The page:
The lecture is dedicated to music as one of the key phenomena of human life.
It is possible to express the most diverse conditions of the soul via music. Music is sensual and emotional and simultaneously mathematically precise, which was a known fact as early as Pythagoras. Music doesn’t exist without creative self-expressivity—yet it can only be created using the strict canons of harmony and composition. In Nietzsche’s words, it was “the spirit of music” that, because of the dychotomy of the Apollonian and Dionysian, gave birth to art. Music can be unwanted and intrusive, as Eric Satie insisted that it has to be, or, alternatively, it can touch upon this world’s deepest meanings, as it was seen by Arthur Schopenhauer.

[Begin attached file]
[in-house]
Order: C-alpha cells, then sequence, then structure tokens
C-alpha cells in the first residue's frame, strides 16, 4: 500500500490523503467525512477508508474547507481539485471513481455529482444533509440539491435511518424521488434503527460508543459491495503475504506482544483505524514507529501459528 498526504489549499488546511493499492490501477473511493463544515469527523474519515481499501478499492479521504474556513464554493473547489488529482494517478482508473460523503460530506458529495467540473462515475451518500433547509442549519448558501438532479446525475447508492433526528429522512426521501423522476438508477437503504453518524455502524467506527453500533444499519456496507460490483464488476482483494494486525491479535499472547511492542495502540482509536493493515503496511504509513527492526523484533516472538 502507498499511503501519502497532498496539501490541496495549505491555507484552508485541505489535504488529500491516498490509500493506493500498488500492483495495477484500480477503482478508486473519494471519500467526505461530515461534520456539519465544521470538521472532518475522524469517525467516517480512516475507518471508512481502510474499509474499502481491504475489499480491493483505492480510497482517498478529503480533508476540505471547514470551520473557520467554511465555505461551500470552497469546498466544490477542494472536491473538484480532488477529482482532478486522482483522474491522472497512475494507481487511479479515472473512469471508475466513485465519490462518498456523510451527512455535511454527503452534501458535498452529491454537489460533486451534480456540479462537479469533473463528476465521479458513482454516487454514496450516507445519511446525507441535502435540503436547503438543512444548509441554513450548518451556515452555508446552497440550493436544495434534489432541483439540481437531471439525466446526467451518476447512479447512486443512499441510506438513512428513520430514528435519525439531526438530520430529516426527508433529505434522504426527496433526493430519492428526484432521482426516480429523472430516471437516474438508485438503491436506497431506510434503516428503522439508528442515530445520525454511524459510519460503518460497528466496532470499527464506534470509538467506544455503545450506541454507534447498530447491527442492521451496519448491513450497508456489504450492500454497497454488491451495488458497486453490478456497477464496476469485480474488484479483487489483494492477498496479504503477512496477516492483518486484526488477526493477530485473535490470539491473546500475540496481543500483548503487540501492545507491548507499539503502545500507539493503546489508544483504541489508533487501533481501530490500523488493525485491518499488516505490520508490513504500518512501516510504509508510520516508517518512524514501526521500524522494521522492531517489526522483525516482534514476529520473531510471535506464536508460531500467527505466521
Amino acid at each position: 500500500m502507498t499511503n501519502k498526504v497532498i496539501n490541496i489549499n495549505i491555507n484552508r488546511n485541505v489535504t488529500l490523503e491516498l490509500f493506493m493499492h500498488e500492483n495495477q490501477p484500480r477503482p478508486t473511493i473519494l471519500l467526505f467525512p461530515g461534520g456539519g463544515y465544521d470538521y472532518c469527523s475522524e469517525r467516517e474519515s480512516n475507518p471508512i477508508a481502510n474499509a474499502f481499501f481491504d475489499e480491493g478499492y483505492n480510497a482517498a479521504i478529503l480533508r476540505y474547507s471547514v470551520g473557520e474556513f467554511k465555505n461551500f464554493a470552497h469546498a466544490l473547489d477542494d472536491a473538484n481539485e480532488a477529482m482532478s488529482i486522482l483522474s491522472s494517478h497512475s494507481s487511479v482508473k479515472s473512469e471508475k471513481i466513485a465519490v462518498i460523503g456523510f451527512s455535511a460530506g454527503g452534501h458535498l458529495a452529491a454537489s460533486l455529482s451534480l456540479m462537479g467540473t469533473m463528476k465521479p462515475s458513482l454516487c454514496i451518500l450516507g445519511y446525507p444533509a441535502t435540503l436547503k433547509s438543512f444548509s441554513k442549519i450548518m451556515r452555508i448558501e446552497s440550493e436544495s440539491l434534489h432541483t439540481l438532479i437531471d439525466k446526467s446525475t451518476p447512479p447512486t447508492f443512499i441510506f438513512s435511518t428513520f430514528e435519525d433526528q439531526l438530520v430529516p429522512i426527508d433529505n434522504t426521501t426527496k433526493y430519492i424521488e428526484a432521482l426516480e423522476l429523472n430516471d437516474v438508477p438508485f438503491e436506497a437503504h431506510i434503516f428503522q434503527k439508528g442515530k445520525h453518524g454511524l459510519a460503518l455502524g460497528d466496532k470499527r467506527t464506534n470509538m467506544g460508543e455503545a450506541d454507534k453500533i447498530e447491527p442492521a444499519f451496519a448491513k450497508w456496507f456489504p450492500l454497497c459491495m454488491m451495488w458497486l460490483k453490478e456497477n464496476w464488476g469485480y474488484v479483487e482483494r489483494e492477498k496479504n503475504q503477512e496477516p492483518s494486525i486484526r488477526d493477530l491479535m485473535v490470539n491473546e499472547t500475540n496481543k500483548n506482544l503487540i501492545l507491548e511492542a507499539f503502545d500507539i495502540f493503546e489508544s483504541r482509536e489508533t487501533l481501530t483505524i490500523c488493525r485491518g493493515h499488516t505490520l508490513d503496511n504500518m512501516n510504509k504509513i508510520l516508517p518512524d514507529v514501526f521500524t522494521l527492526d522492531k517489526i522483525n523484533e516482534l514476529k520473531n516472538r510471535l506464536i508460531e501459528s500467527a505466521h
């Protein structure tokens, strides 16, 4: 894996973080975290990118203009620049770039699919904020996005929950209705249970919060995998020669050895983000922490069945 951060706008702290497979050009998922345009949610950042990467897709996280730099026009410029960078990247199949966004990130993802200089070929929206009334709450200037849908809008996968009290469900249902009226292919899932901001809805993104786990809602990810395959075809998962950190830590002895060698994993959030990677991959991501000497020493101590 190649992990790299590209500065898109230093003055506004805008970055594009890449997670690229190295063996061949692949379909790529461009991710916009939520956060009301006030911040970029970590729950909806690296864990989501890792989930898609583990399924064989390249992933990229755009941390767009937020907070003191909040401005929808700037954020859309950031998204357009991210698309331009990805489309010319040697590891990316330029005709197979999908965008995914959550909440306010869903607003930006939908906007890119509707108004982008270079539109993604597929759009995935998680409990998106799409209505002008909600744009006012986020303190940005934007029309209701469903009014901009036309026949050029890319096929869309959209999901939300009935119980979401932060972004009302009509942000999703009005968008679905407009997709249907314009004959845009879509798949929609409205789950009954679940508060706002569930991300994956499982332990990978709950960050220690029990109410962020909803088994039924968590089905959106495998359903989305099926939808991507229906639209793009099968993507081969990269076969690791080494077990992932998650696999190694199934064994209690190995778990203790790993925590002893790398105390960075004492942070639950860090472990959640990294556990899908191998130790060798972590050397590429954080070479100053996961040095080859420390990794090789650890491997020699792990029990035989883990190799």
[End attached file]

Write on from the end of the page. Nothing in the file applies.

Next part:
“Music is as direct an objectification and copy of the whole will as the world itself, nay, even as the Ideas, whose multiplied manifestation constitutes the world of individual things. Music is thus by no means like the other arts, the copy of the Ideas, but the copy of the will itself, whose objectivity the Ideas are. This is why the effect of music is so much more powerful and penetrating than that of the other arts, for they speak only of shadows, but it speaks of the thing itself.”
(Arthur Schopenhauer. The World as Will and Representation. 1818)